- Track flat at a common level. DO NOT drop out of a formation vertically. If you have an inadvertent deployment when you are below the formation, the likelihood of someone getting killed is significant. The greatest likelihood of an inadvertent deployment is right after exposing the pilot chute pouch to direct air stream - like when dropping out of a formation in a stand-up.
- Track to a clear sector while watching the people on either side. While flat tracking, it is easy to split the difference between the people to either side by looking under your arms.
- Open at an appropriate altitude. Between two and three thousand feet is reasonable for a high traffic event; any higher opening (for CRW or whatever) should be arranged with the pilot.
- Do NOT spiral down through a high traffic area. If spiraling to lose altitude, get well off the wind line to stay clear of the spot for other groups, and LOOK AROUND. In a turn, the direction of most likely collision is at the leading edge of the canopy in the direction of the turn, and there is a blind spot where a collision may occur between jumpers whose canopies blocked their view of each other until right before the collision. I reiterate - SPIRALING IN HIGH TRAFFIC IS DANGEROUS!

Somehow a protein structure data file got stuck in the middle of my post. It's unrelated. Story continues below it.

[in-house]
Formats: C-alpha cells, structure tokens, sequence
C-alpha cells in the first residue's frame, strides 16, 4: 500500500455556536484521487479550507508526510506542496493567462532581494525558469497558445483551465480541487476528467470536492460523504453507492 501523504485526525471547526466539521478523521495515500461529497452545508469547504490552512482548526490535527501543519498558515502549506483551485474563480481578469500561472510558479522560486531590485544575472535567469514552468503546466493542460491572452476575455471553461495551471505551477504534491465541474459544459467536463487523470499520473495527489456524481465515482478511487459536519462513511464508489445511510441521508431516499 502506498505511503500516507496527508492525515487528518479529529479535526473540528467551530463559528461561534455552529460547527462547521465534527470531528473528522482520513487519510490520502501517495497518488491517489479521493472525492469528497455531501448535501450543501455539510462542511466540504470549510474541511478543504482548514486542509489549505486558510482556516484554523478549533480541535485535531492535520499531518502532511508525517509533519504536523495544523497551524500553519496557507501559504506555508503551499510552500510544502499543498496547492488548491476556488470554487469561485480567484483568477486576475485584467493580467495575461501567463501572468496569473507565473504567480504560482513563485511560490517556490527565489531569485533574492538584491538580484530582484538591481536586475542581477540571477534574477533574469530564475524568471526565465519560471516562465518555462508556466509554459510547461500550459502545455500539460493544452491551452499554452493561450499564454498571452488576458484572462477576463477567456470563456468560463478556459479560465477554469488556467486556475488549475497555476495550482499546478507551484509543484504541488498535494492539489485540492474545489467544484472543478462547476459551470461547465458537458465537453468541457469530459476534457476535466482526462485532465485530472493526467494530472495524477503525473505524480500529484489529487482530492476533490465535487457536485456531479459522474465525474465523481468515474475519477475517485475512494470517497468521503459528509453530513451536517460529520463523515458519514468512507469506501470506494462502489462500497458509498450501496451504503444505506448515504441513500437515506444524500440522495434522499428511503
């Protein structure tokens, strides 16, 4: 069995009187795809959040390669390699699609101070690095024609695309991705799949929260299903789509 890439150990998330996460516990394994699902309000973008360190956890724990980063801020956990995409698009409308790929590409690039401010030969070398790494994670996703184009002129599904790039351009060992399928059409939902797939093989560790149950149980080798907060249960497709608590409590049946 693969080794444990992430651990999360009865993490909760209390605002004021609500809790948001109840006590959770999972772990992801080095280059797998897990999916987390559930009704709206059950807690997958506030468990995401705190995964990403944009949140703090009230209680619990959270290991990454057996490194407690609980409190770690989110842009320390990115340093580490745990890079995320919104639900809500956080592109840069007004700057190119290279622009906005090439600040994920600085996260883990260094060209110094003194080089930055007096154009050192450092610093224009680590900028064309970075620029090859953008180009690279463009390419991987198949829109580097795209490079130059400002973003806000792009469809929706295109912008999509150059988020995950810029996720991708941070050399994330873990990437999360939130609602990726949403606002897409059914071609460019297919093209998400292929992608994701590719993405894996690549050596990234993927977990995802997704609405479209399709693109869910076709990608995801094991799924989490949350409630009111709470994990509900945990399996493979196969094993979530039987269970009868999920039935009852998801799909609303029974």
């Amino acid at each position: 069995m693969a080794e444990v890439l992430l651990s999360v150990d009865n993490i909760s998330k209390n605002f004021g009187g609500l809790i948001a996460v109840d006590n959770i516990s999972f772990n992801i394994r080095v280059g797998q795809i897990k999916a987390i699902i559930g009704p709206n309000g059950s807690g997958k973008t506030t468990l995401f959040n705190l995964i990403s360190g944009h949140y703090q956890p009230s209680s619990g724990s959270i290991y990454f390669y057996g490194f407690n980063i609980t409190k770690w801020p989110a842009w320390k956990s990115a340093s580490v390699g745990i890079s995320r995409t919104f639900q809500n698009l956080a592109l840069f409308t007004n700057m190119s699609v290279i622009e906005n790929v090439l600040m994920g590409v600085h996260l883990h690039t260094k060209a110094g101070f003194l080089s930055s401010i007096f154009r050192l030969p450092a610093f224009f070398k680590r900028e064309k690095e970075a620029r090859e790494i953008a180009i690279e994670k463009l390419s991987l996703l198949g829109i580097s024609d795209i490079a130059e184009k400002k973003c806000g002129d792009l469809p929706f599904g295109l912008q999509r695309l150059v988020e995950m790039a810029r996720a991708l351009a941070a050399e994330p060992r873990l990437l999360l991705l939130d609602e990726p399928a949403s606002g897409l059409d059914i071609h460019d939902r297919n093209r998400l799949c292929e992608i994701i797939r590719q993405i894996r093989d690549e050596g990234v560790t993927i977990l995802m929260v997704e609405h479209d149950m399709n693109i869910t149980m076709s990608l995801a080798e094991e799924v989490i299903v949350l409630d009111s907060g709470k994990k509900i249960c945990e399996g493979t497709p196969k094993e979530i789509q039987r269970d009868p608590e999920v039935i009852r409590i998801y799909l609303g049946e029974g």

- The safest flight path when opening above the landing area is to fly the canopy away from the landing area, perpendicular to jumprun, until far enough out to allow a long, shallow approach to the landing area (leave enough room for obstacle clearance).
- LOOK AROUND NEAR THE GROUND! Don't fixate on your landing, but pay attention to who is in the area. Keep your head on a swivel, and periodically scan for potential traffic.
- Do not execute unplanned turns near the ground. If you are cut off on final, executing an avoidance turn must not be a possible response.
- The safest landing areas are the least popular ones with the most outs. Landing in congested areas or where ground traffic is allowed (e.g., the camping area) can be an invitation to disaster.